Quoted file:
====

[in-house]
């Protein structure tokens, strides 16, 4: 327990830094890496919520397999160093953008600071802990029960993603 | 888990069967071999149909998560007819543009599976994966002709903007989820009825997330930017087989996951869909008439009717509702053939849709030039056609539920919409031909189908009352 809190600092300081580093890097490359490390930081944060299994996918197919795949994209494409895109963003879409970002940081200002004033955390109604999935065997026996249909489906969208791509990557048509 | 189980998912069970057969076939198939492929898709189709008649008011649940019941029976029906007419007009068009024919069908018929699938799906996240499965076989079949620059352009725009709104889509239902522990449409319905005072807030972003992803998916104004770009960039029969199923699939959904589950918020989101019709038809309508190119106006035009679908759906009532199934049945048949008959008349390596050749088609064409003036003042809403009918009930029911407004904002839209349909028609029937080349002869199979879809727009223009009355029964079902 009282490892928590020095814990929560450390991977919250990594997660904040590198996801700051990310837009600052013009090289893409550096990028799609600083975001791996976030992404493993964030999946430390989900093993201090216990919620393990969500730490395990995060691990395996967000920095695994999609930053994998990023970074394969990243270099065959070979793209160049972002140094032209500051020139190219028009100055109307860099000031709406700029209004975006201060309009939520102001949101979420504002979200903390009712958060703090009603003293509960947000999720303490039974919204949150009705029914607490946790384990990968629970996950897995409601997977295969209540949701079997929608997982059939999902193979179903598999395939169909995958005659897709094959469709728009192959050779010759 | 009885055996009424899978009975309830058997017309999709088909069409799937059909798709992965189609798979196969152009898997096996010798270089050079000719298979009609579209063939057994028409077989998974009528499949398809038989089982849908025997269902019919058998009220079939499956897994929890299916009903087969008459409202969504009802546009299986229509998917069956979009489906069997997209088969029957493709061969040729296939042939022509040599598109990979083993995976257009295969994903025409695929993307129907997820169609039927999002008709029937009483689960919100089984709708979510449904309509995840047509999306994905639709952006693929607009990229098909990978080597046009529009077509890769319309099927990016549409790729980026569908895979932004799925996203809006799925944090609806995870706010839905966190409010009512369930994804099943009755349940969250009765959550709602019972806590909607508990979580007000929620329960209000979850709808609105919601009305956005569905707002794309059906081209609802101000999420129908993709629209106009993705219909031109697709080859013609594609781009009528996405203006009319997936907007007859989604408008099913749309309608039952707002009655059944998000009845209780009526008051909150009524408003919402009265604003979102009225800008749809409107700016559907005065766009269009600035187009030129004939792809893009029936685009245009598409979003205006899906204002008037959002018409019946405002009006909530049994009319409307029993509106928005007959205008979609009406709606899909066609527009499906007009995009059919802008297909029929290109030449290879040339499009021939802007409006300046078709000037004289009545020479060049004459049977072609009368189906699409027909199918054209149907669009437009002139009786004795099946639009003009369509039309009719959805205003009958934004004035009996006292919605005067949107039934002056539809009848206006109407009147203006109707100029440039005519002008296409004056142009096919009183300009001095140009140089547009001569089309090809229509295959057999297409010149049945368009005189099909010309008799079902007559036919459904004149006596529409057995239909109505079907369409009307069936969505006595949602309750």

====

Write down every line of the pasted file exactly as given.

[in-house]
């Protein structure tokens, strides 16, 4: 327990830094890496919520397999160093953008600071802990029960993603 | 888990069967071999149909998560007819543009599976994966002709903007989820009825997330930017087989996951869909008439009717509702053939849709030039056609539920919409031909189908009352 809190600092300081580093890097490359490390930081944060299994996918197919795949994209494409895109963003879409970002940081200002004033955390109604999935065997026996249909489906969208791509990557048509 | 189980998912069970057969076939198939492929898709189709008649008011649940019941029976029906007419007009068009024919069908018929699938799906996240499965076989079949620059352009725009709104889509239902522990449409319905005072807030972003992803998916104004770009960039029969199923699939959904589950918020989101019709038809309508190119106006035009679908759906009532199934049945048949008959008349390596050749088609064409003036003042809403009918009930029911407004904002839209349909028609029937080349002869199979879809727009223009009355029964079902 009282490892928590020095814990929560450390991977919250990594997660904040590198996801700051990310837009600052013009090289893409550096990028799609600083975001791996976030992404493993964030999946430390989900093993201090216990919620393990969500730490395990995060691990395996967000920095695994999609930053994998990023970074394969990243270099065959070979793209160049972002140094032209500051020139190219028009100055109307860099000031709406700029209004975006201060309009939520102001949101979420504002979200903390009712958060703090009603003293509960947000999720303490039974919204949150009705029914607490946790384990990968629970996950897995409601997977295969209540949701079997929608997982059939999902193979179903598999395939169909995958005659897709094959469709728009192959050779010759 | 009885055996009424899978009975309830058997017309999709088909069409799937059909798709992965189609798979196969152009898997096996010798270089050079000719298979009609579209063939057994028409077989998974009528499949398809038989089982849908025997269902019919058998009220079939499956897994929890299916009903087969008459409202969504009802546009299986229509998917069956979009489906069997997209088969029957493709061969040729296939042939022509040599598109990979083993995976257009295969994903025409695929993307129907997820169609039927999002008709029937009483689960919100089984709708979510449904309509995840047509999306994905639709952006693929607009990229098909990978080597046009529009077509890769319309099927990016549409790729980026569908895979932004799925996203809006799925944090609806995870706010839905966190409010009512369930994804099943009755349940969250009765959550709602019972806590909607508990979580007000929620329960209000979850709808609105919601009305956005569905707002794309059906081209609802101000999420129908993709629209106009993705219909031109697709080859013609594609781009009528996405203006009319997936907007007859989604408008099913749309309608039952707002009655059944998000009845209780009526008051909150009524408003919402009265604003979102009225800008749809409107700016559907005065766009269009600035187009030129004939792809893009029936685009245009598409979003205006899906204002008037959002018409019946405002009006909530049994009319409307029993509106928005007959205008979609009406709606899909066609527009499906007009995009059919802008297909029929290109030449290879040339499009021939802007409006300046078709000037004289009545020479060049004459049977072609009368189906699409027909199918054209149907669009437009002139009786004795099946639009003009369509039309009719959805205003009958934004004035009996006292919605005067949107039934002056539809009848206006109407009147203006109707100029440039005519002008296409004056142009096919009183300009001095140009140089547009001569089309090809229509295959057999297409010149049945368009005189099909010309008799079902007559036919459904004149006596529409057995239909109505079907369409009307069936969505006595949602309750």